Palm Sunday: Christians urged to draw lessons from Christ’s suffering

As Christians marked Palm Sunday, yesterday, they were urged to emulate values of endurance, humility, true love and forgiveness, which characterised Jesus Christ despite physical and moral torture he faced in Jerusalem over 2000 years ago.
A section of the congregation after the Palm Sunday Mass at St Michel Catholic Church. Many Christians equated Christ's suffering, rejection and mockery to the pain afflicted on Ge....
A section of the congregation after the Palm Sunday Mass at St Michel Catholic Church. Many Christians equated Christ's suffering, rejection and mockery to the pain afflicted on Ge....

As Christians marked Palm Sunday, yesterday, they were urged to emulate values of endurance, humility, true love and forgiveness, which characterised Jesus Christ despite physical and moral torture he faced in Jerusalem over 2000 years ago.

Palm Sunday is the final Sunday of Lent, commemorating the triumphant entry of Christ in Jerusalem, days before his crucifixion.

According to the Gospels, Jesus entered Jerusalem on a young donkey, and was welcomed by people who threw clothes and palms in front of Him as a sign of homage.

Palm leaves are a widely recognised symbol of peace and victory, according to tradition while a donkey represents the humble arrival of someone in peace.

The commemoration of torture, endurance of and eventually Christ’s death on the cross coincides with the commemoration of 1994 Genocide against Tutsi.

Christians said the torture Genocide victims underwent reflects that against Christ.

At Saint Michel Cathedral in Kigali, hundreds of Christians carried palm leaves that they waved as a symbol of Christ’s arrival in Jerusalem.

Fr Ildephonse Kanyamihigo urged Christians to use Jesus’ endurance and resurrection from death to restore hope to victims of torture.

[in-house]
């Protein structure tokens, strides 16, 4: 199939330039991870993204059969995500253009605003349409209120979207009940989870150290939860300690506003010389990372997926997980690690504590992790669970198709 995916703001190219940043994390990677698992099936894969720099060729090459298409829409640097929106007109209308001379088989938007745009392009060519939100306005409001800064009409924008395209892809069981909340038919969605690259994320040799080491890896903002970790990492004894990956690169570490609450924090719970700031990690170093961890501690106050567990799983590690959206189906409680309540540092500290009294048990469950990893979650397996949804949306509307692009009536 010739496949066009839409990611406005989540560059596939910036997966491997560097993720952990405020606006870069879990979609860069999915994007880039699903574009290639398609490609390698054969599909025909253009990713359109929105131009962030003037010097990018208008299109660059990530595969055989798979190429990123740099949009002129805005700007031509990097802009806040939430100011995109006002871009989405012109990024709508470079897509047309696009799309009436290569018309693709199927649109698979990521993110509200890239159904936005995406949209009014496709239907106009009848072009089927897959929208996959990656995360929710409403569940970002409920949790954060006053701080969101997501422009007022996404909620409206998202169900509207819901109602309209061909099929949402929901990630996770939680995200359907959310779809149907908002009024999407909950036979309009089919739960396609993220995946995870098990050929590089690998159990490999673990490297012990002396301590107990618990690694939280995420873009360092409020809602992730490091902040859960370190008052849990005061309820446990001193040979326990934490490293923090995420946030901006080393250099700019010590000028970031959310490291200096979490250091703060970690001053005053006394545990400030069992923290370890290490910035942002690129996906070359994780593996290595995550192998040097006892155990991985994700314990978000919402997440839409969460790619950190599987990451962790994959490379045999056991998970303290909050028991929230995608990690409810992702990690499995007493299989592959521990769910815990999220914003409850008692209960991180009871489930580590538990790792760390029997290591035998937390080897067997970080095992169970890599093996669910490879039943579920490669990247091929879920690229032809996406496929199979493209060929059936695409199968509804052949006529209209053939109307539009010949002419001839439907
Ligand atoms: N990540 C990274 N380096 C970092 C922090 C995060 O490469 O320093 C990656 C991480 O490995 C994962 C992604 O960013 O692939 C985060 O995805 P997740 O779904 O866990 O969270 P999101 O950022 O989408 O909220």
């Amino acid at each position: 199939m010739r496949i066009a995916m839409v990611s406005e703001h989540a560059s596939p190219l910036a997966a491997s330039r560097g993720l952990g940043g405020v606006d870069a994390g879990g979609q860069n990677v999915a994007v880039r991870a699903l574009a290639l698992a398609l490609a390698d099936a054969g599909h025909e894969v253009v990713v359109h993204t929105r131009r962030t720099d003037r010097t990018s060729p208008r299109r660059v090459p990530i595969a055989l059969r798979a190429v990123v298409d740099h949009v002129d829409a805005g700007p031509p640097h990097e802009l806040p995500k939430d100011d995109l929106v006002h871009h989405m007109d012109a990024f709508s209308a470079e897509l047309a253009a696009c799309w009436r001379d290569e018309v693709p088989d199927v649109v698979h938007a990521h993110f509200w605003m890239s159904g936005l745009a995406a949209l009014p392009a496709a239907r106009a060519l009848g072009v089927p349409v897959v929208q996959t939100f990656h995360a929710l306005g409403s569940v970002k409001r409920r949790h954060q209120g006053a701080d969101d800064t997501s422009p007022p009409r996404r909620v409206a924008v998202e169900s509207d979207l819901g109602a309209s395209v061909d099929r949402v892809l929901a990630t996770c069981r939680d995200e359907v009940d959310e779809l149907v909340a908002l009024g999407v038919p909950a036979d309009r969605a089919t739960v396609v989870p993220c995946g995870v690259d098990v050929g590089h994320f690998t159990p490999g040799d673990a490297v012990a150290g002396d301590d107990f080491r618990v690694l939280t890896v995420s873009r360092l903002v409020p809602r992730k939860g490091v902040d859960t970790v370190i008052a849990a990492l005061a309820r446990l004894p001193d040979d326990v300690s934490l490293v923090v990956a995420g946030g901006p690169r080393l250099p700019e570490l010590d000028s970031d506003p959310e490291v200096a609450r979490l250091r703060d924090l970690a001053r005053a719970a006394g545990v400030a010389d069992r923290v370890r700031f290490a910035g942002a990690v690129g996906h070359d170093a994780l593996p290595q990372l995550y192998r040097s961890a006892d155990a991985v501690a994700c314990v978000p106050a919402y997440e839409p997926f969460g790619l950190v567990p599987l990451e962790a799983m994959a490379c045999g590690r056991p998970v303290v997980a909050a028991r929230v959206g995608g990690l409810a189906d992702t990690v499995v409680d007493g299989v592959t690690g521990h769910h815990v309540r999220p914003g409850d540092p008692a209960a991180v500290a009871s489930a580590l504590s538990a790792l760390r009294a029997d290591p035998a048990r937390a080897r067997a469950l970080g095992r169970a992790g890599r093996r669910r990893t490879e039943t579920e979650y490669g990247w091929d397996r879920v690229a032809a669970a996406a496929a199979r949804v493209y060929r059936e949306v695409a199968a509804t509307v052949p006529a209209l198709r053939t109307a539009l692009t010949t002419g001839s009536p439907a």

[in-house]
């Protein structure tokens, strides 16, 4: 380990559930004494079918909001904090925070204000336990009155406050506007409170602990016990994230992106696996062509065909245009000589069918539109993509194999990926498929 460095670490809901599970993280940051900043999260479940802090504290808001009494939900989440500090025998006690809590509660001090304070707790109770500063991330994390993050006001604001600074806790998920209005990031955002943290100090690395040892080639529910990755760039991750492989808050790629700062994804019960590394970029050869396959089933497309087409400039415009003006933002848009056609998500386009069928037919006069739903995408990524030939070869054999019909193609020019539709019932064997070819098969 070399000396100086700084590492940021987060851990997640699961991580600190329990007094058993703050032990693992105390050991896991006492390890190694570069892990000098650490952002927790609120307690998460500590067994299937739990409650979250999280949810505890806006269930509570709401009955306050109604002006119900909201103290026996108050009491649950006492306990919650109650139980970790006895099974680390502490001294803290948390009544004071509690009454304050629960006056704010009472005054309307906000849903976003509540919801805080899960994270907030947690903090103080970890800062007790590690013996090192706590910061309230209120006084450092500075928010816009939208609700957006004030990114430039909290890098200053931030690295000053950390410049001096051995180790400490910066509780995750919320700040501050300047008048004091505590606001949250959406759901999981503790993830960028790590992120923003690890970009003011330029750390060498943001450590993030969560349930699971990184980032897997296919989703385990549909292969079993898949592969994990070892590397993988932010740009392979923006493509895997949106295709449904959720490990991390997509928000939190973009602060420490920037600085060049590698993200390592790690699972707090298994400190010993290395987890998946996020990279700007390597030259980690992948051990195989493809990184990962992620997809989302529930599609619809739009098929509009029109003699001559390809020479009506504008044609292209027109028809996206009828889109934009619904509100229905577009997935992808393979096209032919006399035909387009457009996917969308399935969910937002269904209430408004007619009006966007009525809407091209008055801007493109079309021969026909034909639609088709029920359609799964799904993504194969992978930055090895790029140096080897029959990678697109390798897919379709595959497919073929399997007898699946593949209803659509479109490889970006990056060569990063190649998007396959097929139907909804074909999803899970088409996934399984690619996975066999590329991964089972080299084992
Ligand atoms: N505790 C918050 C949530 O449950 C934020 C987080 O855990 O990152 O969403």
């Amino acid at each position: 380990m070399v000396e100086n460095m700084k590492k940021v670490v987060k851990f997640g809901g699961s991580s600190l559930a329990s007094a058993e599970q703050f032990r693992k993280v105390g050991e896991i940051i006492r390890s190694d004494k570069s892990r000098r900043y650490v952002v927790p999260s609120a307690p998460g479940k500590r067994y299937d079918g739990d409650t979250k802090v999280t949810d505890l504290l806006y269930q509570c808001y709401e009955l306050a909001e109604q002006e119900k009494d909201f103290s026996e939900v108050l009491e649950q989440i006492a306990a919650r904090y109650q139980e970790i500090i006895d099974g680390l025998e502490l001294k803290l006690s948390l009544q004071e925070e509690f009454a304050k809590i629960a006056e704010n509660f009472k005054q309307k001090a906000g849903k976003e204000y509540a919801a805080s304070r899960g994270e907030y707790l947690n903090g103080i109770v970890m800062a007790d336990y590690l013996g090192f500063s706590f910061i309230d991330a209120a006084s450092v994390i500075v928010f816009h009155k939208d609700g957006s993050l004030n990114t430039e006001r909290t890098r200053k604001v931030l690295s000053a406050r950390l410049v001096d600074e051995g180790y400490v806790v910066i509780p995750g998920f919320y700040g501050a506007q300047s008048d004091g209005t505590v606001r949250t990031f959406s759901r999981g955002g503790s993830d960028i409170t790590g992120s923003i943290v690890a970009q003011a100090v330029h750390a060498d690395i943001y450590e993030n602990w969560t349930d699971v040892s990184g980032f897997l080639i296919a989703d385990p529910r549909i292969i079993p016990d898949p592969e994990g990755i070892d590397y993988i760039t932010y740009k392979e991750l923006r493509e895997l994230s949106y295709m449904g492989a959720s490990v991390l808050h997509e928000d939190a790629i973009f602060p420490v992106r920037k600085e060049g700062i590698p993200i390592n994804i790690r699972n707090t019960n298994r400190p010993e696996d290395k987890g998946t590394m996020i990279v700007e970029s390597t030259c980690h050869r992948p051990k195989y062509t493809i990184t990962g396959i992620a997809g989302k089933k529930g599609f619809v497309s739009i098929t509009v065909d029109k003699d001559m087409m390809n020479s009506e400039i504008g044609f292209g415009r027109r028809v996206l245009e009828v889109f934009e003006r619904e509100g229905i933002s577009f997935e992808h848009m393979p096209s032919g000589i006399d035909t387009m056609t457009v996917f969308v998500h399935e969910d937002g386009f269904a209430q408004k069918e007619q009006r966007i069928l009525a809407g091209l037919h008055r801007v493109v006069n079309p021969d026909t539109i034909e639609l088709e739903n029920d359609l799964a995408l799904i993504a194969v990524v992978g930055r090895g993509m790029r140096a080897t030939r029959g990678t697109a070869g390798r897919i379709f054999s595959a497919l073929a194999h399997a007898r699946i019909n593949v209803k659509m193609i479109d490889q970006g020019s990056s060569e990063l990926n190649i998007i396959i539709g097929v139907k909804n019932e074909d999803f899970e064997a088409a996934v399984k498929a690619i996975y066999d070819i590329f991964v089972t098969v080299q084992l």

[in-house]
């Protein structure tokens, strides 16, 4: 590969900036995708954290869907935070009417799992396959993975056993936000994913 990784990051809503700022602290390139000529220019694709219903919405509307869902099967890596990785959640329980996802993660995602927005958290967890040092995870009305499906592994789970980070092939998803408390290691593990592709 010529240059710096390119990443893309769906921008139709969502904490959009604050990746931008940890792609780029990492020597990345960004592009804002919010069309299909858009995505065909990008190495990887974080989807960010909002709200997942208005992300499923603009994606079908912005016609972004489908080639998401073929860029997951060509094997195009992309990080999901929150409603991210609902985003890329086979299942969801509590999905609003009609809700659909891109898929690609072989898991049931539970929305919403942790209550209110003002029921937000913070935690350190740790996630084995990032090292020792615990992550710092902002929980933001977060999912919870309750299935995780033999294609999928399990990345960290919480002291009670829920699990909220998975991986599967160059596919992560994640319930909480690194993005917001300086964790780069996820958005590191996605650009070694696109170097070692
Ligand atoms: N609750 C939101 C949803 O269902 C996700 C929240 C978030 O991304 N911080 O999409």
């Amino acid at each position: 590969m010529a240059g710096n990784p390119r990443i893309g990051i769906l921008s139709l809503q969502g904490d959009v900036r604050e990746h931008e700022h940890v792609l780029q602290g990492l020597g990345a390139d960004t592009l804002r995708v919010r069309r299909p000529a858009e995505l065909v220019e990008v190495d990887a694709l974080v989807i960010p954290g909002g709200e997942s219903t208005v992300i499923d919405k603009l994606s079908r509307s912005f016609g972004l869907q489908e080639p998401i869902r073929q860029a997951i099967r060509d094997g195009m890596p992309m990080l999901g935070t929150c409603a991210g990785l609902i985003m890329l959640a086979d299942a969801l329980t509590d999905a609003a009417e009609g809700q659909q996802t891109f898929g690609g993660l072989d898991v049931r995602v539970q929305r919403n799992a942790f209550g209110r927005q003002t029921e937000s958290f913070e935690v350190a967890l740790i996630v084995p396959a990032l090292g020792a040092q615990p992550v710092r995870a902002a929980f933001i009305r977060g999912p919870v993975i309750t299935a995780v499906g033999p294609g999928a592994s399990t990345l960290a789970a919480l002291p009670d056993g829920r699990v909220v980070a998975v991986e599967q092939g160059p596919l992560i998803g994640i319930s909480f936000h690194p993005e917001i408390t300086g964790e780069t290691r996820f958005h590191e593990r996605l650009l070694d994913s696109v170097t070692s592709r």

“We must learn what to do in order to save those in trouble,” he preached.

If we look at the gospel about Jesus’ life, he said, we still observe people filled with hatred, who betray innocent people, those who take bad decisions.

“We still see people who lack bravery to save those in trouble. We still see citizens who wish death for their neighbours. This is torture that requires endurance as that of Jesus Christ,” he said.

Fr Kanyamihigo said that people should endure painful situations since it can change later.

Christ’s endurance, hope for Genocide victims

The gospel message, according to various Christians, is a way of restoring hope, fostering forgiveness, reconciliation and peace among Rwandans as the nation mourns.

Various Christians who spoke to The New Times said the torture, mockery, and denial that Christ faced were characteristic of 1994 Genocide against Tutsi.

Jesus’ endurance, forgiveness and resurrection is great news of hope to Genocide victims and survivors that should be sustained, they said.

“Jesus was tortured on the cross but when He resurrected from death, it was light for the world, He died to redeem people from sins. I hope it will be an eternal celebration when we meet Genocide victims when Jesus returns as He promised,” said Berancile Nzamwitakuze, a Christian.

Another Christian, Martin Komezusenge, said Jesus was betrayed by His own people in the same way neighbours and some clerics betrayed Tutsi in 1994.

“Some denied that Jesus was the son of God; today we still face deniers of truth such as those who deny Genocide against the Tutsi. This must be a lesson for Rwandans on how to harmoniously live together,” Komezusenge said.

Louise Mukabunane, from ADEPR church in Muhima Sector, Kigali, said the message about Christ’s suffering on the cross, his death, and resurrection should be reflected by Rwandans during this commemoration period.

People can be tortured and killed, but forgiveness and hope for bright future is possible, she said.

She added that there is need to embrace positive values so that the number of hateful people decreases to save the world from conflicts and wars.

editorial@newtimes.co.rw

 

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